For thawing, the cryovials were retrieved from the liquid nitrogen, rapidly immersed in a 37 °C water bath and gently agitated until the cryopreservation medium was completely melted. The cell sheet was then transferred to tubes containing 5 mL α-MEM supplemented with 15% FBS. The tubes were placed into the shaker, gently agitated at 1000 rpm for 5 min at 37 °C, and then centrifuged at 1000 rpm for 5 min. After the supernatant was discarded, the pelleted cell sheets were submitted to the same procedures mentioned above. Finally, the cell sheets were carefully transferred to culture plates each containing 5 mL of the same culture medium as described above and cultivated at 37 °C under 5% CO2.
Immunohistochemistry of cryopreserved PDLSC sheets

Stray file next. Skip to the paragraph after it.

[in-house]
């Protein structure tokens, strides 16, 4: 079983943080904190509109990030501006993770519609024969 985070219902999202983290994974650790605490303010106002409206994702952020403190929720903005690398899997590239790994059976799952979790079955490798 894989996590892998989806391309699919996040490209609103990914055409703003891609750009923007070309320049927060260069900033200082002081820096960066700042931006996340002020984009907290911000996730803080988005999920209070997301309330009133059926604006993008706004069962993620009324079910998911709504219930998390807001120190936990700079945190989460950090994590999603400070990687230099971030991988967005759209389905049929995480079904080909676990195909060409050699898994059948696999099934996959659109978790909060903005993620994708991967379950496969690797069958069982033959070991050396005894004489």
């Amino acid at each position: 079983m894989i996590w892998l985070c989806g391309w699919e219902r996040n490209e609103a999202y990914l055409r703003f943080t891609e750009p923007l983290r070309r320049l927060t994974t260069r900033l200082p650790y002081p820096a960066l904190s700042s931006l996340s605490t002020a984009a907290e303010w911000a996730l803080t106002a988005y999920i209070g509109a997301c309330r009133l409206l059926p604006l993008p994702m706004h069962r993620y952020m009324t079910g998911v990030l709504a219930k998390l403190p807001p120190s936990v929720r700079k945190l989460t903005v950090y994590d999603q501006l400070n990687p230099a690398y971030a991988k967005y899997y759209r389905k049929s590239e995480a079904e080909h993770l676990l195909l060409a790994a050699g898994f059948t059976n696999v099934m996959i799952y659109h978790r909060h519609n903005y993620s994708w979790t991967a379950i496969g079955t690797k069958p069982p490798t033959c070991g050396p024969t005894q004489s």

A series of 5-μm thick cryosections of cPDLSC sheets were prepared and incubated at room temperature for 60 min in 50 mM Tris-buffered saline with 0.4% Triton X-100 (TBS-T; pH 7.2) containing 5% bovine serum albumin (BSA). For the detection of fibronectin, the cells were stained overnight with 1:500 anti-fibronectin (Sigma-Aldrich) diluted in TBS-T containing 1% BSA. After washing to remove the unbound primary antibodies, the cells were then incubated at room temperature for 1 h with 1:200 fluorescein isothiocyanate (FITC)-labeled goat anti-mouse immunoglobulin M (Chemicon, USA) diluted in TBS-T containing 1% BSA. For the detection of integrin, 1:500 anti-integrin (Sigma-Aldrich) and 1:200 FITC-labeled goat anti-mouse immunoglobulin M (Chemicon) were used as the primary and secondary antibodies, respectively. For the detection of collagen type I, 1:1000 anti-collagen type I (Sigma-Aldrich) and 1:200 phycoerythrin-labeled goat anti-mouse immunoglobulin G (Chemicon) were used as the primary and secondary antibodies, respectively. The fluorescently labeled cell sheets were viewed under a confocal laser scanning microscope (Carl Zeiss LSM700, Germany).